Humanism is judged by the things humanists say and do, just as every other world view or life stance is judged by outsiders - partly at least - on the behaviour of its adherents. Whether it is right to do so is a different question and one that I'm still struggling with. Given what some humanists say and do, I would rather it wasn't!

Many of us judge Christianity and Islam by the behaviour of Christians and Muslims rather than by what it says in the scriptures, which few of us have read anyway. Why should humanism be judged any differently? Humanism may not have scriptures or a rule book but it does have certain principles. Are these principles realistic and workable? This is what Jeremy Stangroom is addressing and he concludes that there is a tension within humanism because, although it claims to be a world view based on rationalism, it is bound to reject scientific theories that don't happen to fit in with humanist ideology. (Kenan Malik refutes this conclusion in his response, There is nothing wrong with humanism.)

On the question of our day to day approach to life, I agree with Occam. In the short piece I wrote humanism for the main website, I emphasise that humanists try: "we try to use reason and humanity and to judge each situation on its merits," "(we) try to use reason and evidence in support of (our) arguments." I also suggest that we are committed to dialogue and debate and try to reach consensus or compromise. To err is human but to not even try is not humanist, IMO. More than once have I asked certain people who describe themselves as humanists how they reconcile what they've said or done in specific instances with the humanist principles I've just mentioned but not even once have I received an answer.

If we're not even going to try, then what is the point of calling ourselves humanists? I think, for a lot of people, the answer is very simple. Just as there are those who cherry-pick what they like from their religion and disregard what they don't like, so it is with some 'humanists'. In the two humanist organisations I've belonged to, I've met people - and a couple of those who used to post on this forum but are now banned, spring to mind - who are entirely focussed on secularism but whose personal behaviour, IMO, is difficult to reconcile with humanism. I would make the same comment about a few people I'm aware of who joined humanist organisations because they wanted to conduct non-religious ceremonies. That the humanist organisations campaign for secularism and provide an invaluable ceremonies service is reason enough for some people to join them without having to worry their poor little heads too much about what humanism itself actually means.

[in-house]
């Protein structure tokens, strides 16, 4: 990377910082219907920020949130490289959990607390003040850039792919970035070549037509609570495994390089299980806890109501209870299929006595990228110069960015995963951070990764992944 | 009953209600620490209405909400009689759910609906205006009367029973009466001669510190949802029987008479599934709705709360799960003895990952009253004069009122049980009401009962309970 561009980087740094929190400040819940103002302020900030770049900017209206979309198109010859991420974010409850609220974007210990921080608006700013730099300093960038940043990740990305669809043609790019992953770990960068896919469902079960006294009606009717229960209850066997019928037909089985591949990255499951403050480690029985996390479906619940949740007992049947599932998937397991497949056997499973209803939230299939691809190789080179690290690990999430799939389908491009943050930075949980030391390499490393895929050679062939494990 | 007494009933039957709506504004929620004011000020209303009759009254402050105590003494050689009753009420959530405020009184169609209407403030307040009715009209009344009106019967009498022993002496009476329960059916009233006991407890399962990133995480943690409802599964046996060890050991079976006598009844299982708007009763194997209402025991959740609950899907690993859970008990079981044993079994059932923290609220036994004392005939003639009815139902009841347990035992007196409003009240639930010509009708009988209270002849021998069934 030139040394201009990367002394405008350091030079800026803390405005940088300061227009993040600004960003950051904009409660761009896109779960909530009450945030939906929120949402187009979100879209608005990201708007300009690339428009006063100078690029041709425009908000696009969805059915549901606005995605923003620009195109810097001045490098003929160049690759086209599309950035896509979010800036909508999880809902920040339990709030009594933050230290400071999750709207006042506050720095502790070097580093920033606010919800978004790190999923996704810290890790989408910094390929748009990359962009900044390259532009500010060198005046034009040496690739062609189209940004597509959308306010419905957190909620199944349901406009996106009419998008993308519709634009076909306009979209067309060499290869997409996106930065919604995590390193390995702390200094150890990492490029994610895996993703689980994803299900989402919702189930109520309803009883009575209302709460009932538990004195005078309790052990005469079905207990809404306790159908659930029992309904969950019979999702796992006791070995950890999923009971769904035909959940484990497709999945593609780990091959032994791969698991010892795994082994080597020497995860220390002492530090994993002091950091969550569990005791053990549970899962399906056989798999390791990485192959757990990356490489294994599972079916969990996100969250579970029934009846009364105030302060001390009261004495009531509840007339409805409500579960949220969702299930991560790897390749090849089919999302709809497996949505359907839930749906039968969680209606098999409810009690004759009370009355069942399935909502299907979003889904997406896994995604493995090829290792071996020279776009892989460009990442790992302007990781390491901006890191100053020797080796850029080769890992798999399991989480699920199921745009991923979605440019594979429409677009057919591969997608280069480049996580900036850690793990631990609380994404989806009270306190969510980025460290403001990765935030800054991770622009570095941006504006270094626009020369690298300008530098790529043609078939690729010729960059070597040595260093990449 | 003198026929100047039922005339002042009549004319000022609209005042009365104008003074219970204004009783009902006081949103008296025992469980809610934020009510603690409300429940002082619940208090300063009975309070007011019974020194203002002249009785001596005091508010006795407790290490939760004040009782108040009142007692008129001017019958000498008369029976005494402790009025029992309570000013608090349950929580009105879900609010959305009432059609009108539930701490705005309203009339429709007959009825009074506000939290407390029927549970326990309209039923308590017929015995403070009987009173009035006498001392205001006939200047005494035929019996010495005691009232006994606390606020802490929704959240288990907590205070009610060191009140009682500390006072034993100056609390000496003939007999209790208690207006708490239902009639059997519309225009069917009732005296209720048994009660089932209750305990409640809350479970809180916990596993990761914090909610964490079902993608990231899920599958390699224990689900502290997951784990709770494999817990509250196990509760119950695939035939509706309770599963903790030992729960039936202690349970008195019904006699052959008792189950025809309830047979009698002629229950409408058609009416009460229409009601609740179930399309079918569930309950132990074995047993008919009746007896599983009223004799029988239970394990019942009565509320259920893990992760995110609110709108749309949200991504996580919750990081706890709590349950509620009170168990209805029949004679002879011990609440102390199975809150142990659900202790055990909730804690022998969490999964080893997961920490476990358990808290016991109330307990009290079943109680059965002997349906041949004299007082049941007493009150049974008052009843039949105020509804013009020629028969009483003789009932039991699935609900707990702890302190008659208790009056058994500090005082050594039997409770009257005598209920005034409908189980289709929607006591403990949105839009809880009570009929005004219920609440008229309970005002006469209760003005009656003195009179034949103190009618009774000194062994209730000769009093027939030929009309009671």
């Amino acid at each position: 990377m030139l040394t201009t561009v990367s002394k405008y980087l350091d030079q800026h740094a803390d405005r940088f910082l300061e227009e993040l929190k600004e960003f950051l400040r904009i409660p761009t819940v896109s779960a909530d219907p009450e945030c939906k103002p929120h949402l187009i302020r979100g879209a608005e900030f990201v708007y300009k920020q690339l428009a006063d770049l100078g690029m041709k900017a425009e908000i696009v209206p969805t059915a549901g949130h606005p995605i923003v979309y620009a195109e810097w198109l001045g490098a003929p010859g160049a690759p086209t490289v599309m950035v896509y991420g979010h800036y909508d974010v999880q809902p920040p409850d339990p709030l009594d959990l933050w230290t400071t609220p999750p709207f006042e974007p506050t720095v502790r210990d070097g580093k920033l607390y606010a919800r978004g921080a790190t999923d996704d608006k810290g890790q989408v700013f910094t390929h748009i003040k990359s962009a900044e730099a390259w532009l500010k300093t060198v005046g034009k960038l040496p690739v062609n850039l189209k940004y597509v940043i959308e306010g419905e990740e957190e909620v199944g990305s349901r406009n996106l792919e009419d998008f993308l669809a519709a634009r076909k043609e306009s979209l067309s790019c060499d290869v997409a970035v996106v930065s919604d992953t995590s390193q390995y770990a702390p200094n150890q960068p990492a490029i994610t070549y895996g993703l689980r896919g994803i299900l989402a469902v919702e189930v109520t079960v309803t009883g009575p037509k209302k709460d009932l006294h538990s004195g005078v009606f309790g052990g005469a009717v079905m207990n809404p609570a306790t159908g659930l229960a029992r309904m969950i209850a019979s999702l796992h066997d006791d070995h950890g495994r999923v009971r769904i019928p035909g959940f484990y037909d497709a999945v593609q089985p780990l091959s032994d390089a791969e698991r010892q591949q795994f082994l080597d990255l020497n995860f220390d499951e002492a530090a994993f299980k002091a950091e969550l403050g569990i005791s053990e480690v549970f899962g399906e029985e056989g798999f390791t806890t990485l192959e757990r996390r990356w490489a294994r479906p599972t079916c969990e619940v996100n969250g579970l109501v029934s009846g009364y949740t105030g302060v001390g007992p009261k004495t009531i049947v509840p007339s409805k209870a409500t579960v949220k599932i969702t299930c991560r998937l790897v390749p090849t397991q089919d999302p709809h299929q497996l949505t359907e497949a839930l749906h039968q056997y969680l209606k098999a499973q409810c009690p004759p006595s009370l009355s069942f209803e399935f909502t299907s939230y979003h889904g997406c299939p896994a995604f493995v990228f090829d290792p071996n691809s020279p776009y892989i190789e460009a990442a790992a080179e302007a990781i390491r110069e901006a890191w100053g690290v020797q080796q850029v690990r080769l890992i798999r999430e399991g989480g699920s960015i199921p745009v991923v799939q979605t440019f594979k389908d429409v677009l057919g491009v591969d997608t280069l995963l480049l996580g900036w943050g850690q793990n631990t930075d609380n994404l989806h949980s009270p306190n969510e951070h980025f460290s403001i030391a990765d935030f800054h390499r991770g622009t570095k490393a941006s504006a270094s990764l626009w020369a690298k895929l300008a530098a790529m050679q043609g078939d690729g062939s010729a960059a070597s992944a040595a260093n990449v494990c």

Lord Muck oGentry
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Re: Can humanism be judged by the things humanists say and do?

#12 Post by Lord Muck oGentry » July 1st, 2008, 12:41 am

Well, I may want to qualify what I said earlier.

This reminded me why:
http://www.thinkhumanism.com/phpBB3/vie ... =45&t=1929

Opinions matter because humans hold them. Not the other way round.
That, I suppose, is a distinguishing tenet of humanism.
What we can't say, we can't say and we can't whistle it either. — Frank Ramsey

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Emma Woolgatherer
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Re: Can humanism be judged by the things humanists say and do?

#13 Post by Emma Woolgatherer » July 1st, 2008, 10:28 am

I agree with a lot of what others have written. Or possibly all of it. But I'd add one thing.

For me, humanism has two levels of meaning: the individual and the collective. You could say [---][/---] and I'm not suggesting that this is a perfect definition, but it's meant to represent a type of definition [---][/---] that being a humanist means trying to live a (morally) good life in a way that doesn't depend on a belief in some kind of divine authority. But you could also say that being a humanist means working with others to try to make the community we live in, or the society we live in, or if we're really ambitious the world we live in, a better place, in a way that doesn't depend on a belief in divine authority. And I agree with Maria that a key word is "try"; it allows for failure. This second level is, I think, a logical consequence of the idea, often cited as a "tenet" of humanism, that human beings possess the power or potentiality of solving their own problems. My interpretation of that, anyway, is that it's talking about collective problems, and collective problem-solving capacity.

I think that, for the past dozen years, or however long it is that I've been calling myself a humanist, I've focused on the individual level. Maybe I can call myself a humanist on that basis alone. But I don’t feel that I’m a good humanist, because I really haven’t made much effort at all at the collective level. And I think we are all judged, not only on the things we do, but on the things we don't do.

Emma


{A few posts have been split off to a new thread entitled: Humanism: Core beliefs & definitions - admin}